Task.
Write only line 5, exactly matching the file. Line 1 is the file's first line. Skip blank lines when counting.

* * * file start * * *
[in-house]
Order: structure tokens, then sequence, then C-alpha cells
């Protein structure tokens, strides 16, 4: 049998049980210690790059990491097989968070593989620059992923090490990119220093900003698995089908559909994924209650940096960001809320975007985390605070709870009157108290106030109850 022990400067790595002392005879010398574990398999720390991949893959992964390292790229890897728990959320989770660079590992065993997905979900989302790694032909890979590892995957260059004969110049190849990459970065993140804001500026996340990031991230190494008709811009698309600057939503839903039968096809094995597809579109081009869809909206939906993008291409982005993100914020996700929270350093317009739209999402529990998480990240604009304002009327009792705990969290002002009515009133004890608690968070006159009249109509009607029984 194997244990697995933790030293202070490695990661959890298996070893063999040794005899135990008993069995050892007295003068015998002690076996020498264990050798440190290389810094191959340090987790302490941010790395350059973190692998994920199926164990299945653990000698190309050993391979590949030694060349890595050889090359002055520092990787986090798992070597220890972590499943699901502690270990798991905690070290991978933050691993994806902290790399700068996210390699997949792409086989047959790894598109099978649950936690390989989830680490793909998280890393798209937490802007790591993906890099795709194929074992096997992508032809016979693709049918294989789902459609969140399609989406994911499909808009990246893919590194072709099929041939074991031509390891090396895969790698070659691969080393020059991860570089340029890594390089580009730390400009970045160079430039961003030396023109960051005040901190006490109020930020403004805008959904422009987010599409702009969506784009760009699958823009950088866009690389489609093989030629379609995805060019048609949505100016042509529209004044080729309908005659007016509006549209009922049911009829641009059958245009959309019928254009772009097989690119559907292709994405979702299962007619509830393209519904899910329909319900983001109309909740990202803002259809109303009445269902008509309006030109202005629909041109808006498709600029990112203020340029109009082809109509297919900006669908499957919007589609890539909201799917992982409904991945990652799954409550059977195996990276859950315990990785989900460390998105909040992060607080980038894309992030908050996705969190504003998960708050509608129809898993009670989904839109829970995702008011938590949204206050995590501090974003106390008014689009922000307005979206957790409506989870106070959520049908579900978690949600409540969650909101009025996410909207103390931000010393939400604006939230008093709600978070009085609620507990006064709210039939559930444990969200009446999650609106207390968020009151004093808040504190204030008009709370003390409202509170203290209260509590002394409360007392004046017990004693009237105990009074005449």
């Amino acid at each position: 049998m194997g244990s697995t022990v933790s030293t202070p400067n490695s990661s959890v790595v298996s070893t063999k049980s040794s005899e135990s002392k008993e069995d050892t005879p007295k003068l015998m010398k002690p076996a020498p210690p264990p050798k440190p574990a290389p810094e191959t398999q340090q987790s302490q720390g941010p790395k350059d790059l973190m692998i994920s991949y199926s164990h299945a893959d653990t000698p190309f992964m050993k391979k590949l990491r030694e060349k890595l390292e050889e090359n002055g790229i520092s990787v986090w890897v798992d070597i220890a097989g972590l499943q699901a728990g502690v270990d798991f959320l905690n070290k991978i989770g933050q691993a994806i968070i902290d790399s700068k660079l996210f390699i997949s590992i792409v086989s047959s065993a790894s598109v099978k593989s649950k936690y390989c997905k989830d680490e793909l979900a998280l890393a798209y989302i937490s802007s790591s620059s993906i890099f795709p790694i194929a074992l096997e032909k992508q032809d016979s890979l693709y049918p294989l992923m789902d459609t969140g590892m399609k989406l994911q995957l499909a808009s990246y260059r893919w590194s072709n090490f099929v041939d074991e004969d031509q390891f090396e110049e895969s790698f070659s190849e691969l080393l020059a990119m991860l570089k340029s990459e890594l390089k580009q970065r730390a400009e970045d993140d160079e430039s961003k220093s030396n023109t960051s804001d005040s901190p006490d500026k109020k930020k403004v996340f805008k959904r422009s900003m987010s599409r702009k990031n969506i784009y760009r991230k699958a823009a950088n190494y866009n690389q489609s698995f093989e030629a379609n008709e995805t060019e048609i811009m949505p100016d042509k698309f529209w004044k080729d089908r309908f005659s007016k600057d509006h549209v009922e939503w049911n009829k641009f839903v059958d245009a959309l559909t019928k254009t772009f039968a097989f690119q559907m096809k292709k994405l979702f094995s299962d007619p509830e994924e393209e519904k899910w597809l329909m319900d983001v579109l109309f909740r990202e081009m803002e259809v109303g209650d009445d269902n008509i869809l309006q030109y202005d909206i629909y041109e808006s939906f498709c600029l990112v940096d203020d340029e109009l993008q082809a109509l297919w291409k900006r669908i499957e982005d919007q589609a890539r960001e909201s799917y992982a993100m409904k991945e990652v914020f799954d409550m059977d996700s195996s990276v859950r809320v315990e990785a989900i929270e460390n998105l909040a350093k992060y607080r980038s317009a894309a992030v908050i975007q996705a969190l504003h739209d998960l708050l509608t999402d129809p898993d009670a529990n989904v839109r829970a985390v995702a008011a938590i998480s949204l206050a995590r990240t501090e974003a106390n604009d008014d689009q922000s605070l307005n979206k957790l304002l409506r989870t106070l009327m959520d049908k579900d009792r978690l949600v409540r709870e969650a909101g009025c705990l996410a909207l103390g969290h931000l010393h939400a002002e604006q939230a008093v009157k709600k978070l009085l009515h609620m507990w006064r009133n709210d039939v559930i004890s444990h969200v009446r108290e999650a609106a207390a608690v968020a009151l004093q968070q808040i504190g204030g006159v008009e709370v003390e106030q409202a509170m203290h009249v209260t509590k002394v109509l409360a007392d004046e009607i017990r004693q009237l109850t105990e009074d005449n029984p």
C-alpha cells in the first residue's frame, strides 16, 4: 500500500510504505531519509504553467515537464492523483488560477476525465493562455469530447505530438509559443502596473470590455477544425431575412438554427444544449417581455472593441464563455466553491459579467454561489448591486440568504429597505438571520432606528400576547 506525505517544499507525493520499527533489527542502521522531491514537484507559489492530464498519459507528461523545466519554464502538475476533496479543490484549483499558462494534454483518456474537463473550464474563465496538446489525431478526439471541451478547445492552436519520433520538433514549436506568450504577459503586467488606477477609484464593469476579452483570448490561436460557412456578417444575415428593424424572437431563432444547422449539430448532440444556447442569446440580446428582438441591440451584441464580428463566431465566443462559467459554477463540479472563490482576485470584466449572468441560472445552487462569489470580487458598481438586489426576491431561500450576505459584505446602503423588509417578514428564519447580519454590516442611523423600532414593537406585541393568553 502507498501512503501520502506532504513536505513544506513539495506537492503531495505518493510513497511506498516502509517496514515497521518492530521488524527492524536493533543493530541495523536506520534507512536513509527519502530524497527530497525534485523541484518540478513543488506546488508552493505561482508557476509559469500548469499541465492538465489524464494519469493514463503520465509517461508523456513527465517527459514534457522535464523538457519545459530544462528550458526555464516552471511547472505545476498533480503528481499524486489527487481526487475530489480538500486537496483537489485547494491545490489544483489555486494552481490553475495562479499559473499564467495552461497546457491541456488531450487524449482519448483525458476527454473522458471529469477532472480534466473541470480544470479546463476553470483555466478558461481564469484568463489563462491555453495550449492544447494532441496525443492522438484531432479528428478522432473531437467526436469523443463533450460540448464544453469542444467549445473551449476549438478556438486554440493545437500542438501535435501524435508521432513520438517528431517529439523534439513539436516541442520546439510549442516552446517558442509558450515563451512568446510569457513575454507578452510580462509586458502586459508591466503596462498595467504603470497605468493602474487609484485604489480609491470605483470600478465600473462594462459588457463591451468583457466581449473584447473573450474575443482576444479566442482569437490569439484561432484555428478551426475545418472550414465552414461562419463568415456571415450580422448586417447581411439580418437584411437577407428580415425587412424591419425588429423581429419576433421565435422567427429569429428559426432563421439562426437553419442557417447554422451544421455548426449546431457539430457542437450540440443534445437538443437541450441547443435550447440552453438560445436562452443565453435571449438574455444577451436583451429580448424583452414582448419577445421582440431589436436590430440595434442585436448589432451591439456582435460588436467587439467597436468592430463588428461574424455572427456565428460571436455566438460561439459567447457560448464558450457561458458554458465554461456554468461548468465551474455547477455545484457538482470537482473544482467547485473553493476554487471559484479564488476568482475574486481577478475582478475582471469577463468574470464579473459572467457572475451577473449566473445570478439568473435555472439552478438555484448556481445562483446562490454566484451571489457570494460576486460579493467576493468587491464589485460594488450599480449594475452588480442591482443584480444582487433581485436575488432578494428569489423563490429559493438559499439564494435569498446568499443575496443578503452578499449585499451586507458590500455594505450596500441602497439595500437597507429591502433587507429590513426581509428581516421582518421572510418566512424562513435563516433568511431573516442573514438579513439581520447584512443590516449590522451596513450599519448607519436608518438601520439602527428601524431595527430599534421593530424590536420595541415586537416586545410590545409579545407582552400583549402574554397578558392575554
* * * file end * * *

C-alpha cells in the first residue's frame, strides 16, 4: 500500500510504505531519509504553467515537464492523483488560477476525465493562455469530447505530438509559443502596473470590455477544425431575412438554427444544449417581455472593441464563455466553491459579467454561489448591486440568504429597505438571520432606528400576547 506525505517544499507525493520499527533489527542502521522531491514537484507559489492530464498519459507528461523545466519554464502538475476533496479543490484549483499558462494534454483518456474537463473550464474563465496538446489525431478526439471541451478547445492552436519520433520538433514549436506568450504577459503586467488606477477609484464593469476579452483570448490561436460557412456578417444575415428593424424572437431563432444547422449539430448532440444556447442569446440580446428582438441591440451584441464580428463566431465566443462559467459554477463540479472563490482576485470584466449572468441560472445552487462569489470580487458598481438586489426576491431561500450576505459584505446602503423588509417578514428564519447580519454590516442611523423600532414593537406585541393568553 502507498501512503501520502506532504513536505513544506513539495506537492503531495505518493510513497511506498516502509517496514515497521518492530521488524527492524536493533543493530541495523536506520534507512536513509527519502530524497527530497525534485523541484518540478513543488506546488508552493505561482508557476509559469500548469499541465492538465489524464494519469493514463503520465509517461508523456513527465517527459514534457522535464523538457519545459530544462528550458526555464516552471511547472505545476498533480503528481499524486489527487481526487475530489480538500486537496483537489485547494491545490489544483489555486494552481490553475495562479499559473499564467495552461497546457491541456488531450487524449482519448483525458476527454473522458471529469477532472480534466473541470480544470479546463476553470483555466478558461481564469484568463489563462491555453495550449492544447494532441496525443492522438484531432479528428478522432473531437467526436469523443463533450460540448464544453469542444467549445473551449476549438478556438486554440493545437500542438501535435501524435508521432513520438517528431517529439523534439513539436516541442520546439510549442516552446517558442509558450515563451512568446510569457513575454507578452510580462509586458502586459508591466503596462498595467504603470497605468493602474487609484485604489480609491470605483470600478465600473462594462459588457463591451468583457466581449473584447473573450474575443482576444479566442482569437490569439484561432484555428478551426475545418472550414465552414461562419463568415456571415450580422448586417447581411439580418437584411437577407428580415425587412424591419425588429423581429419576433421565435422567427429569429428559426432563421439562426437553419442557417447554422451544421455548426449546431457539430457542437450540440443534445437538443437541450441547443435550447440552453438560445436562452443565453435571449438574455444577451436583451429580448424583452414582448419577445421582440431589436436590430440595434442585436448589432451591439456582435460588436467587439467597436468592430463588428461574424455572427456565428460571436455566438460561439459567447457560448464558450457561458458554458465554461456554468461548468465551474455547477455545484457538482470537482473544482467547485473553493476554487471559484479564488476568482475574486481577478475582478475582471469577463468574470464579473459572467457572475451577473449566473445570478439568473435555472439552478438555484448556481445562483446562490454566484451571489457570494460576486460579493467576493468587491464589485460594488450599480449594475452588480442591482443584480444582487433581485436575488432578494428569489423563490429559493438559499439564494435569498446568499443575496443578503452578499449585499451586507458590500455594505450596500441602497439595500437597507429591502433587507429590513426581509428581516421582518421572510418566512424562513435563516433568511431573516442573514438579513439581520447584512443590516449590522451596513450599519448607519436608518438601520439602527428601524431595527430599534421593530424590536420595541415586537416586545410590545409579545407582552400583549402574554397578558392575554